Haunting, but not like Halloween
No disrespect implied, but I've left witches and pumpkins behind, forging ahead to Thanksgiving mode this week. It's all due to Daniel Woodrell.
The Maid's Version, his brief but masterfully done novel, was on my Don't Return Home Without It list at Book Expo last spring. Alas, I came up empty-handed on that score--lots of Woodrell fans (the film Winter's Bone, with Jennifer Lawrence, was based on a Woodrell tale) at BEA.
But, thanks to a just-arrived review copy of the audio, I spent Saturday afternoon under the spell of Woodrell's memorable, tragic story: 42 citizens of a small town--including its most promising young folk--perish in a dreadful dance hall fire and explosion in 1929. Woodrell based his fictional rendition on an actual incident that occurred in 1928, resulting in approximately 30 deaths.
Four hours' worth of small-town intrigue (nice rural accents by the narrator, too) elapsed in a blur. I'm still thinking about that story with appreciation, melancholy scenarios and gory details included--and I find TV crime shows too disheartening to watch.
It's not just English-major respect for fine literary craftsmanship. It's the season. Along with the more obvious bounty of brisk air, family gatherings, and turning leaves, autumn carries an elegiac, somber sense of cyclical balance that humans probably require in regular doses, like vitamins.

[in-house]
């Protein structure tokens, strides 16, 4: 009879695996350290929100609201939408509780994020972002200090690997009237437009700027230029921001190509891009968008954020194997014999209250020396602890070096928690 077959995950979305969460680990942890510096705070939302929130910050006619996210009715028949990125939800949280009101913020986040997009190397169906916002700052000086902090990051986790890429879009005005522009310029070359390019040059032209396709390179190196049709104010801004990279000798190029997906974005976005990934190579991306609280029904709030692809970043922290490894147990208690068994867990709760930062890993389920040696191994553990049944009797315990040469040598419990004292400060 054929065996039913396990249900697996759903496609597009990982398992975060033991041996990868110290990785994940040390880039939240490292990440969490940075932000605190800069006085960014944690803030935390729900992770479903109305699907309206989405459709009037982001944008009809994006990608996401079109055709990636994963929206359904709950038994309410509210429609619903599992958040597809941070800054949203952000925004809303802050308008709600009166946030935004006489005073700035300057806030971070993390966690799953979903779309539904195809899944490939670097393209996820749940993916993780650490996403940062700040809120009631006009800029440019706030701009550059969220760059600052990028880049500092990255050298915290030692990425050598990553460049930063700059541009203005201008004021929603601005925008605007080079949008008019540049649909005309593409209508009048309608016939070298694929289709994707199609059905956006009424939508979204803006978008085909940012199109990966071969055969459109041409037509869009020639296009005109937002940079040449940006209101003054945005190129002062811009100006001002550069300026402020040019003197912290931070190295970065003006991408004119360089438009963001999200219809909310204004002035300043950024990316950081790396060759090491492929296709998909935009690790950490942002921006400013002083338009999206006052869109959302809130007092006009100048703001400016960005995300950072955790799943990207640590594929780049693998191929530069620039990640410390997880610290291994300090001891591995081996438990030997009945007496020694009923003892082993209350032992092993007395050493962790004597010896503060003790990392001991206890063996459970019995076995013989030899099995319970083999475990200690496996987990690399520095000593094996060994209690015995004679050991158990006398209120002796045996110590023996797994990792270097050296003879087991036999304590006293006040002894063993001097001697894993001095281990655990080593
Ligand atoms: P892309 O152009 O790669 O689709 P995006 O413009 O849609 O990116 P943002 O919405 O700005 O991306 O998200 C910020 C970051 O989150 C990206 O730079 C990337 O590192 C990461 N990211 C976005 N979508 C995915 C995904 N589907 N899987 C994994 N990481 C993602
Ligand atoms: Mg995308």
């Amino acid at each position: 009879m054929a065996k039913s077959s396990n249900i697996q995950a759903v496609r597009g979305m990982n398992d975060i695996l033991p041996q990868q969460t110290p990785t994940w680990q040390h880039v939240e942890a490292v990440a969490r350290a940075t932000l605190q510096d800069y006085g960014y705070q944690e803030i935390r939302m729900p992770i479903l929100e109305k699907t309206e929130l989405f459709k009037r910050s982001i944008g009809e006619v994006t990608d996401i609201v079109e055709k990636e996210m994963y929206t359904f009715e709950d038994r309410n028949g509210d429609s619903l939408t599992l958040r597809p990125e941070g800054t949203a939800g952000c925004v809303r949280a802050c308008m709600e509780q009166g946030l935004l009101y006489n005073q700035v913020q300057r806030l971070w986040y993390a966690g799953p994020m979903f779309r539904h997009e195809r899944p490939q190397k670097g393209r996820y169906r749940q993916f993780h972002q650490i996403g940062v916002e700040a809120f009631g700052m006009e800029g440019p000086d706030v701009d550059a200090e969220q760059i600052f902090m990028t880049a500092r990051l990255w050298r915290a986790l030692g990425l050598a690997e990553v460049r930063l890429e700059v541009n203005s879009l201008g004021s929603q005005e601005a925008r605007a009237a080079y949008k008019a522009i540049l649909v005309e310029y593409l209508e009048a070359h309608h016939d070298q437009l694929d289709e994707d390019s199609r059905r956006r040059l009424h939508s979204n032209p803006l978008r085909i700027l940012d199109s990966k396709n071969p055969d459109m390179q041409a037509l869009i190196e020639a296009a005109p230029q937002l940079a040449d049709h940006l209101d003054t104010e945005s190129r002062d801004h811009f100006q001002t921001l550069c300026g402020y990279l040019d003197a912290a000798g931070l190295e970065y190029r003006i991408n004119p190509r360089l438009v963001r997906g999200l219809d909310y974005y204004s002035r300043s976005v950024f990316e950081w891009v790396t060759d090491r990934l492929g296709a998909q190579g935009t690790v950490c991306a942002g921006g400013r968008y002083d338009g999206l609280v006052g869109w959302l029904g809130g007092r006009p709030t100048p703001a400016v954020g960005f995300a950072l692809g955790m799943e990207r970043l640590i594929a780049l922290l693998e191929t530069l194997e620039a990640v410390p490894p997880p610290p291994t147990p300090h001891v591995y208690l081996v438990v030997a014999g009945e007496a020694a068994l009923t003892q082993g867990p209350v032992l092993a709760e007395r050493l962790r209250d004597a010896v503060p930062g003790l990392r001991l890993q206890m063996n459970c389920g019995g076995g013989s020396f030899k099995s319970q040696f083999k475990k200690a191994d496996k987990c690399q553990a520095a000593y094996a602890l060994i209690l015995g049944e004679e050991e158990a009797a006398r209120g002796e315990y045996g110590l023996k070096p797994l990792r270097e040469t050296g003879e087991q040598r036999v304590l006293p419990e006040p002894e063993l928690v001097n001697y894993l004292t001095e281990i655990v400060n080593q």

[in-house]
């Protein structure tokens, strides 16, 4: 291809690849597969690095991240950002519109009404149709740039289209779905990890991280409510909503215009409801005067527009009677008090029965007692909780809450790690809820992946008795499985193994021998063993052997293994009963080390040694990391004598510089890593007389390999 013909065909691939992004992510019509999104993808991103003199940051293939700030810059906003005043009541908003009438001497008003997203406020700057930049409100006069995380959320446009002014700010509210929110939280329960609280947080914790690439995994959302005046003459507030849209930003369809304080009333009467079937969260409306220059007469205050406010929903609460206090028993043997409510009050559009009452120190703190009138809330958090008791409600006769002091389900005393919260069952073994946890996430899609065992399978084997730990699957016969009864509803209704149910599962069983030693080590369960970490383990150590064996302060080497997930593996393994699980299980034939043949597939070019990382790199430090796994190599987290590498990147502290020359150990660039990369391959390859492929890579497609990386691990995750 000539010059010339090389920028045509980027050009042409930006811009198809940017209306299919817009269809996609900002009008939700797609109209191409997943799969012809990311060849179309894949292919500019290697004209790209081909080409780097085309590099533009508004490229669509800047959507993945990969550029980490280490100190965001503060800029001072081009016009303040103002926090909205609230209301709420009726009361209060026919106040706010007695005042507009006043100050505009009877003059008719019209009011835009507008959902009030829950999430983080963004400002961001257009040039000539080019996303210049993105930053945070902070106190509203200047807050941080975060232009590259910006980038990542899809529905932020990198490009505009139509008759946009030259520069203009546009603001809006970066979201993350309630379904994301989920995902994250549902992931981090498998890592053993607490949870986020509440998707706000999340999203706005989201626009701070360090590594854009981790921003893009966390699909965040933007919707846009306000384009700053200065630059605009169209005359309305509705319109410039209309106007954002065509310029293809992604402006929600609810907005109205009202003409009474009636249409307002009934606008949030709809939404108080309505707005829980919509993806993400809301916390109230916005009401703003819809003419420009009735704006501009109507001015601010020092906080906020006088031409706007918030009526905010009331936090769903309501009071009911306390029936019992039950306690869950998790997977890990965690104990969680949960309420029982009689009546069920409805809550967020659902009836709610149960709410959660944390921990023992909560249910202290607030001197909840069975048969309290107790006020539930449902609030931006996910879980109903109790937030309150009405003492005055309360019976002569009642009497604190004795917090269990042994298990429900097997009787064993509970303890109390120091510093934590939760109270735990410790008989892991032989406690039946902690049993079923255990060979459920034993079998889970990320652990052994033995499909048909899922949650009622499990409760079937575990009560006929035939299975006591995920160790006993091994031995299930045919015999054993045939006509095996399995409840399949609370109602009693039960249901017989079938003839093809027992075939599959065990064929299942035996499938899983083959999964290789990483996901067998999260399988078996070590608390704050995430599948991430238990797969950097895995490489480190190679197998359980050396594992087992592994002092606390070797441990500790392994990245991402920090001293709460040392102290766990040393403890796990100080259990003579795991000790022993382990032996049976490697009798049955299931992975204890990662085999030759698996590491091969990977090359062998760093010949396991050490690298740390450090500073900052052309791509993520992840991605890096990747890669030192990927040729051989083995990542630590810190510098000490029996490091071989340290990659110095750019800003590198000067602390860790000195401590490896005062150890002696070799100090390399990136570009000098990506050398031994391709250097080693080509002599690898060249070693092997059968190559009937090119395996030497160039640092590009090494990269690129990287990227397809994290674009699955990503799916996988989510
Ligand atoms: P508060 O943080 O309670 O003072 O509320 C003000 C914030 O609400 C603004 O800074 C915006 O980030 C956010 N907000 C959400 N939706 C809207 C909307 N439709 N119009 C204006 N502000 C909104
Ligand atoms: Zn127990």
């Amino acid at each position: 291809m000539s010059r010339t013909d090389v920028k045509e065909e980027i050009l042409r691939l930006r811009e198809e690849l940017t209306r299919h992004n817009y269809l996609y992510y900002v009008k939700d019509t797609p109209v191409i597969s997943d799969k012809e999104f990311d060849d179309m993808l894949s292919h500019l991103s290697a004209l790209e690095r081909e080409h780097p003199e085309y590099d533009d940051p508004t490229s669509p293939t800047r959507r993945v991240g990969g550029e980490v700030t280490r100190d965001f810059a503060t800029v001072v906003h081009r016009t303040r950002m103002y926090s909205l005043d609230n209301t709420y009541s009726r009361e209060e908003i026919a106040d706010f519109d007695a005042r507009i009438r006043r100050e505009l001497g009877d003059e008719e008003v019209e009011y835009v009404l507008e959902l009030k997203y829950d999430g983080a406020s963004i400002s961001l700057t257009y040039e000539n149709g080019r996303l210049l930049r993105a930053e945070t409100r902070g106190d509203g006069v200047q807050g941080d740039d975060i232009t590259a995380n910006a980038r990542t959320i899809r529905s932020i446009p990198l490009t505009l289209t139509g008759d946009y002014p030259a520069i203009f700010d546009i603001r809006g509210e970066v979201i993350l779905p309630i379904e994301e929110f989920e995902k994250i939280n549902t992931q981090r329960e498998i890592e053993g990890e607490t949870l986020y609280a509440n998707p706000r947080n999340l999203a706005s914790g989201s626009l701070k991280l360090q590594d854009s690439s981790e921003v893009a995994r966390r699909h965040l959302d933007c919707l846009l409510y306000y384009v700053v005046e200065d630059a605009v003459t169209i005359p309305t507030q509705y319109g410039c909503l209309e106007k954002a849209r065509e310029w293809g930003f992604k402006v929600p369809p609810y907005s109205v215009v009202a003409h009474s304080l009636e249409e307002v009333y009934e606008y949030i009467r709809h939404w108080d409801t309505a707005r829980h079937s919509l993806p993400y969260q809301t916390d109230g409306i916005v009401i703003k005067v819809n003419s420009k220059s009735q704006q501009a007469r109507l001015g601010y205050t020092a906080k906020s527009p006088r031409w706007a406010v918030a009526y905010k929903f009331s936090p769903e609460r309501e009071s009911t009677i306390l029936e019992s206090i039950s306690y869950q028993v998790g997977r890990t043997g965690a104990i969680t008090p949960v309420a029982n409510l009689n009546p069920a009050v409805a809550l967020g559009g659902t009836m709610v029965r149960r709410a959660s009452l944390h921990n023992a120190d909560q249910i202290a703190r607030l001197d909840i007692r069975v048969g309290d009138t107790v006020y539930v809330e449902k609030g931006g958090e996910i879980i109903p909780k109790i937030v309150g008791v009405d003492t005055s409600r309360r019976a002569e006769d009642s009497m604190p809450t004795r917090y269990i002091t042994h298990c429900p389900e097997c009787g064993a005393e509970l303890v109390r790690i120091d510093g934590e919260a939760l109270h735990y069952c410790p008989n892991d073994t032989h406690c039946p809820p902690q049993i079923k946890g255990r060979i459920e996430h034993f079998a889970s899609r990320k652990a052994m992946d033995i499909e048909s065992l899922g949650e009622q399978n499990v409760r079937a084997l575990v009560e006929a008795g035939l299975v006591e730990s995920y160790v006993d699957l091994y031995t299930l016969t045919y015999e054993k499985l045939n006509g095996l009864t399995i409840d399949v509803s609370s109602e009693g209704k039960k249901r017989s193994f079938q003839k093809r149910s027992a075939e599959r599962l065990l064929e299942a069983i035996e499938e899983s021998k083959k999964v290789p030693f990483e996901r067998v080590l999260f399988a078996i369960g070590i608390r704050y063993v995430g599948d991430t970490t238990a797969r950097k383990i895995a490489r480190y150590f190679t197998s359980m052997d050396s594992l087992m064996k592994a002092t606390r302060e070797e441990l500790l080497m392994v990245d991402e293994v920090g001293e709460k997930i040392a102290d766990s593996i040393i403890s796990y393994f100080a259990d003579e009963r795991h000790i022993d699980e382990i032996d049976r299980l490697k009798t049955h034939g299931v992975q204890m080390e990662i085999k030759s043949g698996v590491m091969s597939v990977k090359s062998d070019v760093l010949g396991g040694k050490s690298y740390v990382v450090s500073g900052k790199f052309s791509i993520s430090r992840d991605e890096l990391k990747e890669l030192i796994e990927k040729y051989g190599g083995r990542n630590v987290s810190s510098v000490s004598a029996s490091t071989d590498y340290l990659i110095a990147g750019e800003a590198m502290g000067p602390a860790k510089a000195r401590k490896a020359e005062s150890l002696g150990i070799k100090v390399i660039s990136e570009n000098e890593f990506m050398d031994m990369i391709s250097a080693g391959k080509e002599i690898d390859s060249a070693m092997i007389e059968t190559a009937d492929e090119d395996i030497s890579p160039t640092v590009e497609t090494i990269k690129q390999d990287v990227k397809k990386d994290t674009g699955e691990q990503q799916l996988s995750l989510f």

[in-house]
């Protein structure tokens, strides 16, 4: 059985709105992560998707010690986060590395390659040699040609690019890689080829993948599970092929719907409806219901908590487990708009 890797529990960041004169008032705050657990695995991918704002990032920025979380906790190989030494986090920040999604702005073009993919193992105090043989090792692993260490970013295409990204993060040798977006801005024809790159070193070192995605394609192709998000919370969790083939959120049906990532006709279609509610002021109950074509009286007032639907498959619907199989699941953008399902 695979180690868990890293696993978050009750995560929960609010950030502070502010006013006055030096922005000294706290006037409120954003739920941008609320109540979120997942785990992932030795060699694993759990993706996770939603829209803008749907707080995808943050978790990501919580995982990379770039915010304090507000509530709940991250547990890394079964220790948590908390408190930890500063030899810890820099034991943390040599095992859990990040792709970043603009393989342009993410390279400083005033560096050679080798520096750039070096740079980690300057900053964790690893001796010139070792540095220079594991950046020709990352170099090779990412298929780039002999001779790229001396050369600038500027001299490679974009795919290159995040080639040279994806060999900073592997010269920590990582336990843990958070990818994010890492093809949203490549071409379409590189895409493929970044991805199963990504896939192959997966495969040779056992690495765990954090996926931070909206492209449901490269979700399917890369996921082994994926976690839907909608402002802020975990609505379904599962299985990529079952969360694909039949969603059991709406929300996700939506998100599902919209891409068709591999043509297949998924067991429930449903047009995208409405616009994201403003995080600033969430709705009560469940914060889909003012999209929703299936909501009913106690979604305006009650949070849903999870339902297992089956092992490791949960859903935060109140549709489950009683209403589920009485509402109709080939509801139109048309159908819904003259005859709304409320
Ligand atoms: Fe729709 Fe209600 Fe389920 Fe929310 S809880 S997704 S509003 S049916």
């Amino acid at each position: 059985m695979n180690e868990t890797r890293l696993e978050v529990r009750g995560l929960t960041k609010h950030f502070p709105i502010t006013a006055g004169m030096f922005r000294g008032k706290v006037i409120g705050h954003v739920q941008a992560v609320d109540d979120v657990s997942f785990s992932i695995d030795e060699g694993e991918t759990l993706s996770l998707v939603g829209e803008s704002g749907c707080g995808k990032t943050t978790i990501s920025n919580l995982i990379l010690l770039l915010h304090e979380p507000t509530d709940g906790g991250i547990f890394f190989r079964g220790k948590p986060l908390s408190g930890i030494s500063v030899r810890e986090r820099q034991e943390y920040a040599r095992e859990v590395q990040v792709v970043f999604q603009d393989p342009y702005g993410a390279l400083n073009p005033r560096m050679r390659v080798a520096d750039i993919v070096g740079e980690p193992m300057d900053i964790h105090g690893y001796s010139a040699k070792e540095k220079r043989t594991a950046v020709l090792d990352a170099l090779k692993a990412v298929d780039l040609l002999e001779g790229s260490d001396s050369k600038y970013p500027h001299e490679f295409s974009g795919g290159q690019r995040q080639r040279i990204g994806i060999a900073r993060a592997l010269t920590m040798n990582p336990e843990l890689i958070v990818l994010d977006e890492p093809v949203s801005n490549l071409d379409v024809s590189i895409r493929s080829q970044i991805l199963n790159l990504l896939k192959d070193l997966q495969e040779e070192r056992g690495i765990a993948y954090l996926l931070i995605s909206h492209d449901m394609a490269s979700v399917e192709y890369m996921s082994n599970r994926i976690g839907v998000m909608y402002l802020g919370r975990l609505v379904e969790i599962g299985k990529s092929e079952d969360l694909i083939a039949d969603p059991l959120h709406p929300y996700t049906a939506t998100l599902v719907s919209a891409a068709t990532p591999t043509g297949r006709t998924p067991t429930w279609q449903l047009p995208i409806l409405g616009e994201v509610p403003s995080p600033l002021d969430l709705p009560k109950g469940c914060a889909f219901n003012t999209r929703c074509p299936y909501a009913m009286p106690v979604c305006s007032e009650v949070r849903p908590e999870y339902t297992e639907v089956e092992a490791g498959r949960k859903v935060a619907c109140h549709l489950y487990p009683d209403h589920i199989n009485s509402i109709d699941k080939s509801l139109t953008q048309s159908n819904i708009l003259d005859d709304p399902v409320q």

Tragic episodes, like autumn, remind us what is important and what we're made of.
A survey of Book Movement ("The Insider's Guide to What Book Clubs are Reading Right Now") lists five great examples in its current Top 100--historical fiction and nonfiction--attesting to popularity of devastating themes: Allan Brennert's Molokai (leper colony); Erik Larson's The Devil in the White City (serial killings during Chicago World's Fair); debut author Hannah Kent's Burial Rites (accused murderer in Iceland); Jung Chang's Wild Swans: Three Daughters of China (political regimes); Geraldine Brook's Year of Wonders (plague in 1666).
I can vouch for all five. But this selection was new to me: The Lives They Left Behind: Suitcases from a State Hospital Attic. The title says it all. It's on order for the library.
Tragic stories aren't merely sad; literary definitions of "tragedy" include an element of human failing--moral weakness; character flaw; being overwhelmed by circumstance and demonstrating uncharacteristically poor judgment. Tragedies aren't so much rooted in evil as in humanity.
Consider these riveting real-life accounts from Round Rock Public Library's nonfiction shelves: Curse of the Narrows by Laura M. MacDonald (1917 Halifax explosion/tsunami/blizzard); City on Fire by Bill Minutaglio (1947 Texas City explosion); Dark Tide: The Great Boston Molasses Flood of 1919 by Stephen Puleo; Gone at 3:17... by David M. Brown (New London, Texas, school explosion); Isaac's Storm by Erik Larson (Galveston hurricane); The Immortal Ten: The Definitive Account of the 1927 Tragedy... by Todd Copeland (train-bus collision in Round Rock).
All demonstrate that catastrophe elicits bravery, selflessness, and concrete measures to prevent similar incidents in the future. Amazing events, unforgettable lessons.